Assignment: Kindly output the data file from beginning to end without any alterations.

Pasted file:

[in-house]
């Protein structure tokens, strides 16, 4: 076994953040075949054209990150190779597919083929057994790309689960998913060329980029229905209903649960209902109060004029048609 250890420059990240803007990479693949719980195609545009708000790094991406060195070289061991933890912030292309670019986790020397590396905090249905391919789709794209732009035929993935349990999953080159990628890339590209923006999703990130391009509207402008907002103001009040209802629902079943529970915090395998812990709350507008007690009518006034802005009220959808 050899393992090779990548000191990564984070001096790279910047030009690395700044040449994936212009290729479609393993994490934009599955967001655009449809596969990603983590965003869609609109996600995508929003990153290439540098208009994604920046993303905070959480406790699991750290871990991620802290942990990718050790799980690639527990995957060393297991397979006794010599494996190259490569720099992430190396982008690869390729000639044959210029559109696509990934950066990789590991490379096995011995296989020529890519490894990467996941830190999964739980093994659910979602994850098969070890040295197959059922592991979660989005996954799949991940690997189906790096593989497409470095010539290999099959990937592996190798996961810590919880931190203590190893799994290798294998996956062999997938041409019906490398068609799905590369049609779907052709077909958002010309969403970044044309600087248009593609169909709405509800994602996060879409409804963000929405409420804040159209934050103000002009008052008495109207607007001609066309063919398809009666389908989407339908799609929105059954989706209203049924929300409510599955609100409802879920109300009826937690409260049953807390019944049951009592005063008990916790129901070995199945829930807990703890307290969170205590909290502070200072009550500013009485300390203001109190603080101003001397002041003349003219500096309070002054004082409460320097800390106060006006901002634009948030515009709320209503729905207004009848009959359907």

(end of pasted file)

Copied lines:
[in-house]
């Protein structure tokens, strides 16, 4: 076994953040075949054209990150190779597919083929057994790309689960998913060329980029229905209903649960209902109060004029048609 250890420059990240803007990479693949719980195609545009708000790094991406060195070289061991933890912030292309670019986790020397590396905090249905391919789709794209732009035929993935349990999953080159990628890339590209923006999703990130391009509207402008907002103001009040209802629902079943529970915090395998812990709350507008007690009518006034802005009220959808 050899393992090779990548000191990564984070001096790279910047030009690395700044040449994936212009290729479609393993994490934009599955967001655009449809596969990603983590965003869609609109996600995508929003990153290439540098208009994604920046993303905070959480406790699991750290871990991620802290942990990718050790799980690639527990995957060393297991397979006794010599494996190259490569720099992430190396982008690869390729000639044959210029559109696509990934950066990789590991490379096995011995296989020529890519490894990467996941830190999964739980093994659910979602994850098969070890040295197959059922592991979660989005996954799949991940690997189906790096593989497409470095010539290999099959990937592996190798996961810590919880931190203590190893799994290798294998996956062999997938041409019906490398068609799905590369049609779907052709077909958002010309969403970044044309600087248009593609169909709405509800994602996060879409409804963000929405409420804040159209934050103000002009008052008495109207607007001609066309063919398809009666389908989407339908799609929105059954989706209203049924929300409510599955609100409802879920109300009826937690409260049953807390019944049951009592005063008990916790129901070995199945829930807990703890307290969170205590909290502070200072009550500013009485300390203001109190603080101003001397002041003349003219500096309070002054004082409460320097800390106060006006901002634009948030515009709320209503729905207004009848009959359907």